Focus Attention on Rare Diseases
Rare Disease Day is an international advocacy day to bring widespread recognition of rare diseases as a global health challenge. The day is celebrated on the last day of February every year and this year will be observed February 29, 2012.
Rare Disease Day at NIH
On February 29, 2012, the National Institutes of Health (NIH) will celebrate the fifth annual Rare Disease Day with a day-long celebration and recognition of the various rare diseases research activities supported by the NIH Office of Rare Diseases Research, the NIH Clinical Center, other NIH Institutes and Centers; the Food and Drug Administration’s Office of Orphan Product Development; the National Organization for Rare Disorders; and the Genetic Alliance. Rare Disease Day at NIH (RDD@NIH) will be held in the Clinical Center’s Masur Auditorium (Building 10) from 8:30 a.m. to 5:00 p.m. Attendance is free and open to the public. (source: http://rarediseases.info.nih.gov/RareDiseaseDay.aspx)
Meeting: FDA Rare Disease Patient Advocacy Day
FDA’s Office of Orphan Products Development is announcing the following meeting: FDA Rare Disease Patient Advocacy Day. This meeting is intended to enhance the awareness of the rare disease community as to FDA’s roles and responsibilities in the development of products (drugs, biological products, and devices) intended for the diagnosis, prevention, and/or treatment of rare diseases or conditions. The goal of this meeting is to engage and educate the rare disease community on the FDA regulatory processes.
The meeting will be held on March 1, 2012, from 8:30 a.m. to 5 p.m. at FDA White Oak Campus in Silver Spring, MD.
Federal Register Notice: www.gpo.gov/fdsys/pkg/FR-2011-12-20/pdf/2011-32469.pdf
About Rare Diseases
The National Institutes of Health Office of Rare Diseases Research (ORDR) maintains a list of rare (orphan) diseases, which are generally considered to have a prevalence of fewer than 200,000 affected individuals in the United States. Listed rare diseases affecting the functional GI and motility disorders community include:
- Cyclic vomiting syndrome (CVS)
- Hirschsprung’s disease
- Intestinal pseudo-obstruction
- Levator syndrome
- Rumination disorder
- Short bowel syndrome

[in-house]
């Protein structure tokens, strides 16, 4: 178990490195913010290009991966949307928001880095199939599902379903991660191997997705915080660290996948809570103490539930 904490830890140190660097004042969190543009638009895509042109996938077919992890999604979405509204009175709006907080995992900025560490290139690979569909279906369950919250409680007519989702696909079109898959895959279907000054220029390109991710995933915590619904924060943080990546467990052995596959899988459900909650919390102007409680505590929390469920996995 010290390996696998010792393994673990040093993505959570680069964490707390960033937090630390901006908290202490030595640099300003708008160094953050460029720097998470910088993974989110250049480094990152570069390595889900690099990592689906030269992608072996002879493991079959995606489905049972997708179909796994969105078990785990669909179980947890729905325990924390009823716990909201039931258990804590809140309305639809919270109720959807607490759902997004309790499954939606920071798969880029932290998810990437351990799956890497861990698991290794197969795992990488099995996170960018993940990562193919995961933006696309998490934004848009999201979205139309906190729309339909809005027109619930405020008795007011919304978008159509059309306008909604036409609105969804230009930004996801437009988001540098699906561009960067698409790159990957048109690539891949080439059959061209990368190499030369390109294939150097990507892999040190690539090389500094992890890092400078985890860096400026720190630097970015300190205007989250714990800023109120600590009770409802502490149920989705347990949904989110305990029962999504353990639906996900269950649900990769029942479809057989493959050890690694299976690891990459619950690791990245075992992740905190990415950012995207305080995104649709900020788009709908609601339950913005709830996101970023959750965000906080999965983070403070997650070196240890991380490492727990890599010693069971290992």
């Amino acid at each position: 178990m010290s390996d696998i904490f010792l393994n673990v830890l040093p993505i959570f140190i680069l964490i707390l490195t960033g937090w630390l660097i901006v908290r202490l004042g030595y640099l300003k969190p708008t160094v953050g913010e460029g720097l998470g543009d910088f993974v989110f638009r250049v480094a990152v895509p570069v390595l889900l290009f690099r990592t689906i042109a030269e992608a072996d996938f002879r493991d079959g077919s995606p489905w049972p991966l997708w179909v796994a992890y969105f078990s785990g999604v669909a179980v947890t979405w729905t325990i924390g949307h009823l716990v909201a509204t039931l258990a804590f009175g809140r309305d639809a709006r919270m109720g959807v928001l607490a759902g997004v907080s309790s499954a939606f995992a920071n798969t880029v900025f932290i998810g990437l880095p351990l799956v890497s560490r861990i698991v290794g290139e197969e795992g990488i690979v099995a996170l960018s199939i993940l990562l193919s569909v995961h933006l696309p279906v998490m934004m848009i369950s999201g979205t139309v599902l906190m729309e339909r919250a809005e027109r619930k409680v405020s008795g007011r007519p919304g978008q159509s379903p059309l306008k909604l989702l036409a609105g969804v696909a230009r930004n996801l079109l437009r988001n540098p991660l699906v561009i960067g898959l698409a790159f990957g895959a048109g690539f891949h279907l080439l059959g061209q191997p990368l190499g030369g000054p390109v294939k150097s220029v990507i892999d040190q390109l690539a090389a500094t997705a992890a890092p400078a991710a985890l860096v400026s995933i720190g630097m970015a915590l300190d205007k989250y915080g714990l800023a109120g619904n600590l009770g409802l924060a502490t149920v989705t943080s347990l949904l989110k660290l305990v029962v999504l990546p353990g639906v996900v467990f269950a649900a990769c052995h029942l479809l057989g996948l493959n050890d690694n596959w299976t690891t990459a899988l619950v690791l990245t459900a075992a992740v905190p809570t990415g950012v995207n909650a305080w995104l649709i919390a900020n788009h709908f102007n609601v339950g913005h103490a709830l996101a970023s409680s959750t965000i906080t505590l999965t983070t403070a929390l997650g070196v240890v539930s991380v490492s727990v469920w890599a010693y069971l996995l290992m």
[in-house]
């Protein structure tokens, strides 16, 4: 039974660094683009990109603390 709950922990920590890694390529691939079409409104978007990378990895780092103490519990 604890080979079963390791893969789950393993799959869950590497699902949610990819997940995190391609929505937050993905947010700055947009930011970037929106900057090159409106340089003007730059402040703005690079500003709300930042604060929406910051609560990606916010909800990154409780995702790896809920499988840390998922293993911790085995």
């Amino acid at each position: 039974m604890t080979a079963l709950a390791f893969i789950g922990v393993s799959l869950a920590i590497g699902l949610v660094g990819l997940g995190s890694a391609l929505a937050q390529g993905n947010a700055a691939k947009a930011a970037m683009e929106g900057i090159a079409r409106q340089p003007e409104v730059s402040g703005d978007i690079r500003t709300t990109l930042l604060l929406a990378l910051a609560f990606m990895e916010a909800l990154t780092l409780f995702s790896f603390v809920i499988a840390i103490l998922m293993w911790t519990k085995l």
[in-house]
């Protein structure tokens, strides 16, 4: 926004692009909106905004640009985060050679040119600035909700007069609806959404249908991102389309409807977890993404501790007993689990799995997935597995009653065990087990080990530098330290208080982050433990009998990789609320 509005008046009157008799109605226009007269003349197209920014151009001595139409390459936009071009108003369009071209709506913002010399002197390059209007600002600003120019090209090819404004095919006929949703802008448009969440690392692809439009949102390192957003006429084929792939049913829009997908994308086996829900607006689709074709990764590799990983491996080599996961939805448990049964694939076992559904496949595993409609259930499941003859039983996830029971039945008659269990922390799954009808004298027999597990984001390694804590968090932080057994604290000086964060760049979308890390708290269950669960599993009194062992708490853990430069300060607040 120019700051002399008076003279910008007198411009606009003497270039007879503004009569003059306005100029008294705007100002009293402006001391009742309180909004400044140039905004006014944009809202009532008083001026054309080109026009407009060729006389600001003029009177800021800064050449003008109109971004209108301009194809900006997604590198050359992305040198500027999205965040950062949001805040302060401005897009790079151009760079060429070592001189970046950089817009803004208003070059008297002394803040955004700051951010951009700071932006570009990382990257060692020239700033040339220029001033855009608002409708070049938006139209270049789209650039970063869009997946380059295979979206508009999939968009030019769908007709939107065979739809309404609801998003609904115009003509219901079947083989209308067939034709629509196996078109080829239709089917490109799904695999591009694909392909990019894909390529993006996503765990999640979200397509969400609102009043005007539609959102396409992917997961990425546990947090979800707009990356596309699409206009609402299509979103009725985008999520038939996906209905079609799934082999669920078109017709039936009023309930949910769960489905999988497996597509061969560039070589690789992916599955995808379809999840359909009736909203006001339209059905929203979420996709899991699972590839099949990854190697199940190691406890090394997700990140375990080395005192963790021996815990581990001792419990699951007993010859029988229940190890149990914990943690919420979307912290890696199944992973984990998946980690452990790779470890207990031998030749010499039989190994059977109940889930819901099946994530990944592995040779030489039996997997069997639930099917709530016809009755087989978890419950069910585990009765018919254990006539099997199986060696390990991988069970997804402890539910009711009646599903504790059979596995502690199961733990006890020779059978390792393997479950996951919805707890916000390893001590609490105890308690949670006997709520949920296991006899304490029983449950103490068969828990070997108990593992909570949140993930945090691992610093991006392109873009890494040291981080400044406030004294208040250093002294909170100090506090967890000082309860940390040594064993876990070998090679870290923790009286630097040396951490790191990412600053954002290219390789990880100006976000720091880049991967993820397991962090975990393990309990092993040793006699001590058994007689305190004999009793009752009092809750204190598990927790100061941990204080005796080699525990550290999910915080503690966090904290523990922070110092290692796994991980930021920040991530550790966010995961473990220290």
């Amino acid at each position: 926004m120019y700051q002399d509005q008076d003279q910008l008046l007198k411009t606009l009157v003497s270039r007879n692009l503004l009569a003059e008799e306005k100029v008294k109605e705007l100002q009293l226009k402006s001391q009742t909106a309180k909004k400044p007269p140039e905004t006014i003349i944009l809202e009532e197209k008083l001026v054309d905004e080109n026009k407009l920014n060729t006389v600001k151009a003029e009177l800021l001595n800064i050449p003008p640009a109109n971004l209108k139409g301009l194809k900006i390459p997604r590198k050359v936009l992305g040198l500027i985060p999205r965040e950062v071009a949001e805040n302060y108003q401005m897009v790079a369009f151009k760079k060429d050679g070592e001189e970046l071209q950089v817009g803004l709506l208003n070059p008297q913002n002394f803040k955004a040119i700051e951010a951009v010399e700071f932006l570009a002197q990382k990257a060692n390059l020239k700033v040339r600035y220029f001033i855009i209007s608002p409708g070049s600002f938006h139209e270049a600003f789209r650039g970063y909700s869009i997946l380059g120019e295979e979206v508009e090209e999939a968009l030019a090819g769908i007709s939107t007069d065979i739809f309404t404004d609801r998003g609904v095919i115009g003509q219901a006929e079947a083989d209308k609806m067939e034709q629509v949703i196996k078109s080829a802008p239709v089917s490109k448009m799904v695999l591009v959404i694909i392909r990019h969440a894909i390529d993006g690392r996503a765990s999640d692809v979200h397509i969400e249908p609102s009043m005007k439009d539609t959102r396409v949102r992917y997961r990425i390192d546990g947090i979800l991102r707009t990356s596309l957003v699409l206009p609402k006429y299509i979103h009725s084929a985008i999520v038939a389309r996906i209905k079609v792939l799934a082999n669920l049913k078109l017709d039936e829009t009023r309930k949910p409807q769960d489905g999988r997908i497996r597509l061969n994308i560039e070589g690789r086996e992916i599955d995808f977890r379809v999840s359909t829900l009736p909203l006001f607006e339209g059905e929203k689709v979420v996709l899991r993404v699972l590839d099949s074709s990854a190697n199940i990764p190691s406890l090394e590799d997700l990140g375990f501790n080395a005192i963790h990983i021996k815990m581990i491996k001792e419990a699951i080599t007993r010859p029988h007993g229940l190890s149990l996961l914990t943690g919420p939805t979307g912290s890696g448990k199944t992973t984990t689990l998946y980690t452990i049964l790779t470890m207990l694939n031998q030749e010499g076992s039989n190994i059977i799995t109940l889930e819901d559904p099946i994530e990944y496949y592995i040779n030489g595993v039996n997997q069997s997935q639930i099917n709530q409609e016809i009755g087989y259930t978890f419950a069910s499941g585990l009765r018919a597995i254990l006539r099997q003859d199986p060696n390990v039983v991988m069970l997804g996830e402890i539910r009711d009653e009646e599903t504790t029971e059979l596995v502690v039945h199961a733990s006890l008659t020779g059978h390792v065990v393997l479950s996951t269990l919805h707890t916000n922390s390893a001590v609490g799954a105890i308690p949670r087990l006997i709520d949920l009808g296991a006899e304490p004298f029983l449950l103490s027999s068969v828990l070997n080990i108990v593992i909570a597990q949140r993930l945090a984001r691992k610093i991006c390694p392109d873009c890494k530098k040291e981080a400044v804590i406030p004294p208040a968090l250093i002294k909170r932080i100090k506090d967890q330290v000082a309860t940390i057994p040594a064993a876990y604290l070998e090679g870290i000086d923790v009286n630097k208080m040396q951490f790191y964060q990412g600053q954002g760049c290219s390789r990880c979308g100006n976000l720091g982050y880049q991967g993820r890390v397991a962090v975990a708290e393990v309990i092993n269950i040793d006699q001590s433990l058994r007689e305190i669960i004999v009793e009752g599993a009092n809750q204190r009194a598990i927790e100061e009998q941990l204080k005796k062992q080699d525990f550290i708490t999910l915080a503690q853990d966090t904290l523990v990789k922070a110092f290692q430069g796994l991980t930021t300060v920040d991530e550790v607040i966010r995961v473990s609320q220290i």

Advancing Treatments for Rare Diseases
The Congressional Rare Disease Caucus held a briefing in November 2011 to educate the staff of Members of Congress on the experiences of rare disease patients and their families, as well as rare disease treatment development.
Dr. Tim Cote, Chief Medical Officer of the National Organization for Rare Disorders (NORD) hosted the briefing. In his opening remarks, he discussed how orphan drug products are transformative for patients of rare diseases, and that they present a public health opportunity. The speakers that followed continued to highlight the importance of increasing the speed of achieving Food and Drug Administration (FDA) approval, and increasing incentives for pharmaceutical companies to invest in rare disease treatment research. Below is a list of the speakers followed by a summary of their remarks.
Ann Pariser, M.D., Associate Director for Rare Diseases, FDA, Center for Drug Evaluation and Research (CDER), Office of New Drugs, Rare Diseases Program – Outlined FDA initiatives to reduce the time it takes for an FDA approval for rare disease treatments, and demonstrated that as a result, more orphan drug products have been approved. These initiatives include:
- Fast track designation
- Accelerated approval
- Priority review
- Expanded access
- Critical Path Initiative orphan drug designation
- CDER Rare Disease Program (in development)
Steve Groft, Pharm.D. – Director, Office of Rare Diseases Research (ORDR), National Institutes of Health – discussed the Rare Disease Clinical Research Network which has increased the number of researchers with experience collaborating in multi-center and international research projects.
Parents of children suffering from rare diseases discussed their experiences with treating their children for a rare disease, including developing their own molecular compounds because the medication wasn’t available due to lack of investment by pharmaceutical companies. They also discussed their ideas for increasing the speed of FDA approvals for rare disease drugs, such as establishing an Accelerated Approval process for Ultra-Rare Disease Treatments.